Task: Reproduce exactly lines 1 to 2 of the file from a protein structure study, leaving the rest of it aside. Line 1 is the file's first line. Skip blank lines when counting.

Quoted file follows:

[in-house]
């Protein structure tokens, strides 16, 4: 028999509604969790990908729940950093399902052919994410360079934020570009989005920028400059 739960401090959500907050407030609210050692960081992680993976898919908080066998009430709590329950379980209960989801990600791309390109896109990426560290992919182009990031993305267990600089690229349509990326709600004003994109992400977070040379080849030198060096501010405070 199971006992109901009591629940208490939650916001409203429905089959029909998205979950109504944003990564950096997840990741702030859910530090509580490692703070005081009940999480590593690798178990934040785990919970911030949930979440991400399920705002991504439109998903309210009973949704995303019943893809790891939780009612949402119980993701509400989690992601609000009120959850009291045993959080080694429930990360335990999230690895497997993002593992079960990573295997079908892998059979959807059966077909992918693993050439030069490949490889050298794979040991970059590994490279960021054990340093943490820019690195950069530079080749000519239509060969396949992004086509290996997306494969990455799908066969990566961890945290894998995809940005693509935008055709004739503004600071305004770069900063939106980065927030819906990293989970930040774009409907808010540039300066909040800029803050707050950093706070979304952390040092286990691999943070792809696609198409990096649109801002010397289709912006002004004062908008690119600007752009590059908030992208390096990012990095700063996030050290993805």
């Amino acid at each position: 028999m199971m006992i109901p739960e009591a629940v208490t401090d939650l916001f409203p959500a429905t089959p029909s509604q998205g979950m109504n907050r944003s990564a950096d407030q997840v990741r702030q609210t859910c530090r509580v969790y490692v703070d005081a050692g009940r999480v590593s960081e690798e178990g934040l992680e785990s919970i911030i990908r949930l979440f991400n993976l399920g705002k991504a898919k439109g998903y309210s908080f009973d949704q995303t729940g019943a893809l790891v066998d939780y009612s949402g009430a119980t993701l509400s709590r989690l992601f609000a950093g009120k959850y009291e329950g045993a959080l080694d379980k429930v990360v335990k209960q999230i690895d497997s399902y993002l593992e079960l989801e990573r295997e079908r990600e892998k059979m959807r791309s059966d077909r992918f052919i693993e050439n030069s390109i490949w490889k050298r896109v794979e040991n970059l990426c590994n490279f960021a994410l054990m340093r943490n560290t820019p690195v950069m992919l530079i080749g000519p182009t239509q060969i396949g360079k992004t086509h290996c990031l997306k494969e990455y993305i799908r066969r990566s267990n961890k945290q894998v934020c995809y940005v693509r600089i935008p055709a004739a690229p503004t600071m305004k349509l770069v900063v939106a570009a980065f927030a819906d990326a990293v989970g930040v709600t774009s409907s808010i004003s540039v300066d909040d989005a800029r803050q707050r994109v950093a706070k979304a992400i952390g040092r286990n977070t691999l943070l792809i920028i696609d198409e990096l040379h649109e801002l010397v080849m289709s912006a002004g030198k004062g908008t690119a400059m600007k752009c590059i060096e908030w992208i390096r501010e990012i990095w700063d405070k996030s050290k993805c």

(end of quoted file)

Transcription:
[in-house]
């Protein structure tokens, strides 16, 4: 028999509604969790990908729940950093399902052919994410360079934020570009989005920028400059 739960401090959500907050407030609210050692960081992680993976898919908080066998009430709590329950379980209960989801990600791309390109896109990426560290992919182009990031993305267990600089690229349509990326709600004003994109992400977070040379080849030198060096501010405070 199971006992109901009591629940208490939650916001409203429905089959029909998205979950109504944003990564950096997840990741702030859910530090509580490692703070005081009940999480590593690798178990934040785990919970911030949930979440991400399920705002991504439109998903309210009973949704995303019943893809790891939780009612949402119980993701509400989690992601609000009120959850009291045993959080080694429930990360335990999230690895497997993002593992079960990573295997079908892998059979959807059966077909992918693993050439030069490949490889050298794979040991970059590994490279960021054990340093943490820019690195950069530079080749000519239509060969396949992004086509290996997306494969990455799908066969990566961890945290894998995809940005693509935008055709004739503004600071305004770069900063939106980065927030819906990293989970930040774009409907808010540039300066909040800029803050707050950093706070979304952390040092286990691999943070792809696609198409990096649109801002010397289709912006002004004062908008690119600007752009590059908030992208390096990012990095700063996030050290993805």